Hughes and Sky Lantern put smiles back into Turf
Jockey's first British Classic win in 1,000 Guineas as Hot Snap fails to last the pace
Sometimes a race can obtain an instant patina of nostalgia. It had happened overnight, an ocean away, when one of the most admired firms of the old school finally consummated its wholesome influence on the breed by winning the Kentucky Derby. And it happened here yesterday, when a Classic of still greater antiquity was gilded, in its 200th running, by a breakthrough for one of the most sublime riding talents of the modern era.
It had seemed an iniquitous incongruity that Richard Hughes could reach the age of 40 without winning a British Classic. But his belated status as champion jockey has now been indelibly complemented by the Qipco 1,000 Guineas success of Sky Lantern.
After an excruciating fortnight for the British Turf – the original favourite for this race, Certify, having been suspended after receiving anabolic steroids from her disgraced trainer – the ecstatic grin that broke across Hughes's fine, creased features warmed its entire community like a sudden sunbeam from stormclouds.
Many had come to the Rowley Mile in the hope of seeking some equivalent cheer from a seventh success in this race for Sir Henry Cecil, who saddled the favourite, Hot Snap. She had beaten Sky Lantern decisively in their trial, but the two fillies evidently took divergent paths during the intervening 18 days. Hot Snap was one of the first under pressure, managing no better than ninth of 15.
Sky Lantern, in contrast, travelled beautifully towards the rear before launching a sustained run to cut down Just The Judge in the final strides.
Just The Judge, always close up in the sponsors's colours, had struck for home a furlong out but was ultimately reeled in by half a length, with Moth laying down a neon marker for Epsom in just collaring Winning Express for third, another length and a half back. The other Ballydoyle filly, Snow Queen, and the winner's stablemate, Maureen, were breathing down their necks, followed by the French raider, What A Name. This was a trademark Hughes ride, full of dash and daring, a fitting signature to what will be remembered as one of his masterpieces. His admirers know that he has for years etched out the same kind of thing, day to day, on relatively small canvases.
None of those are worthless, of course, but it was the cumulative, retrospective effect that ensured the cheers in the winner's enclosure could not have been any louder for Sir Henry himself. Public, professionals, even jaded hacks watched him hug his father, Dessie, through a sepia of tears.
There was much satisfaction, also, on behalf of Richard Hannon Jr. – son, assistant and namesake of Sky Lantern's trainer, not to mention brother-in-law to the jockey. The old man had stayed closer to home, at Salisbury, but this filly has very much been Junior's project and her success will evidently accelerate the formal transfer of the licence. "He'll be taking the reins shortly and he's done a great job," Hughes said. "At least then I'll only get one bollocking, not two!"
But how typical that a Classic should never have felt more remote than the previous evening. Hughes remains certain that Toronado is better than he showed when fourth in the Qipco 2,000 Guineas – and his fidelity, critically, extended to his own principles. It would have been easy, after all, to remember the exasperating traffic problems Sky Lantern had encountered at the Breeders' Cup last autumn, and abrogate his instincts in favour of a safety-first ride.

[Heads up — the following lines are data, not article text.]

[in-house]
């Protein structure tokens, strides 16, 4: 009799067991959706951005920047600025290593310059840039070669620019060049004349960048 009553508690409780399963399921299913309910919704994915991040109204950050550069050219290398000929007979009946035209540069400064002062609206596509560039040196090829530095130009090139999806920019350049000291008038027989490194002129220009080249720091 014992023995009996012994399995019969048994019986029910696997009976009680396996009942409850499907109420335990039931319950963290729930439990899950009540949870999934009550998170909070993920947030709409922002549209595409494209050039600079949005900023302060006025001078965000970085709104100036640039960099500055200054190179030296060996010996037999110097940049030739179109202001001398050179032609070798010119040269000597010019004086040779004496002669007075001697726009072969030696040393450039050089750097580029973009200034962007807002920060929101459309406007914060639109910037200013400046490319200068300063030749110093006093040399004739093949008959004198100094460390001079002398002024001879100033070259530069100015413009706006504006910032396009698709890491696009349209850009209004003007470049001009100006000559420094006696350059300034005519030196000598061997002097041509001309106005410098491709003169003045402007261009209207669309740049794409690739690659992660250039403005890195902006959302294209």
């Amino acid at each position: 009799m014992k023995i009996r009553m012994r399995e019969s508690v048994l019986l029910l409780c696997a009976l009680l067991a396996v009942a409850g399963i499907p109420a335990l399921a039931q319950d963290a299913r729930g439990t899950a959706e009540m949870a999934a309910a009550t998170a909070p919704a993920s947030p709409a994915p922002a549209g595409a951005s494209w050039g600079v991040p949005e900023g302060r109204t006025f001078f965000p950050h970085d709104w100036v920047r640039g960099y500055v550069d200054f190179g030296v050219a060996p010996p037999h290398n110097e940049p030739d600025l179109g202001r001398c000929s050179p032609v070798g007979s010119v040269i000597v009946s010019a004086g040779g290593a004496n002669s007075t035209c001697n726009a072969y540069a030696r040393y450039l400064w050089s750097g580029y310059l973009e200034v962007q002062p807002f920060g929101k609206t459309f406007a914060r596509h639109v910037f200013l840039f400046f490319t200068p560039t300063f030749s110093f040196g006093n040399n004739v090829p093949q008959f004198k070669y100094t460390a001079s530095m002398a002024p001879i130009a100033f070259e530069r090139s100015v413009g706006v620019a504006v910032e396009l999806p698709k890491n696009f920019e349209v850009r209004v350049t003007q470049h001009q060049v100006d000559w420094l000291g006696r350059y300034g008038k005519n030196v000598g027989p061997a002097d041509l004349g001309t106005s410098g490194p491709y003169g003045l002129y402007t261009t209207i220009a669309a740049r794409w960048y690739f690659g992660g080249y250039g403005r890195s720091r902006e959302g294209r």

"I had to ride her with balls," Hughes said. "I couldn't be panicking just because of yesterday. So I said I'd stick to my guns, even though I got blocked in America. They didn't go fast today, it was a pretty sedate pace really, and they did slightly get away from me going into the Dip. But I just felt you've got to come between horses with this filly, and she was ready to go when we hit the rising ground. She tells you herself – she grabs the bit, passes one, and then she's away."
Hughes had spent the previous evening comforting his wife, Lizzie, over Toronado's flat run. "It took my own mind off it, consoling her," he said. "I told her it was only a horserace, that there are more important things in life. And she said: 'I know that, but we never get the good ones.' For the last ten years of so Aidan O'Brien has been dominant, and if you're not on those horses it is hard. But Richard and the team have stepped up a gear, and hopefully we'll keep getting better chances over the next four or five years."
"We were pretty low after yesterday," Hannon Jr admitted. "But she deserved a bit of luck, this filly. And I'm delighted for Hughesie. He's one of the best jockeys ever, and I'm just delighted he's done it on one of ours."
Similar sentiments had been nearly universal at Churchill Downs, where Shug McGaughey saddled Orb to win for two families whose scrupulous standards had informed his pedigree over several generations. If Orb, in turn, can end the American sport's craving for a Triple Crown winner, he would offer his own reproof to trainers who depend on the syringe.
McGaughey himself had been sparsely represented in the Kentucky Derby, over the years, and would doubtless share the sense of both perspective and relief offered here yesterday. "I'm a lucky jockey," Hughes stressed. "I ride plenty of winners every other day. But it is a monkey off my back. And about bloody time!"
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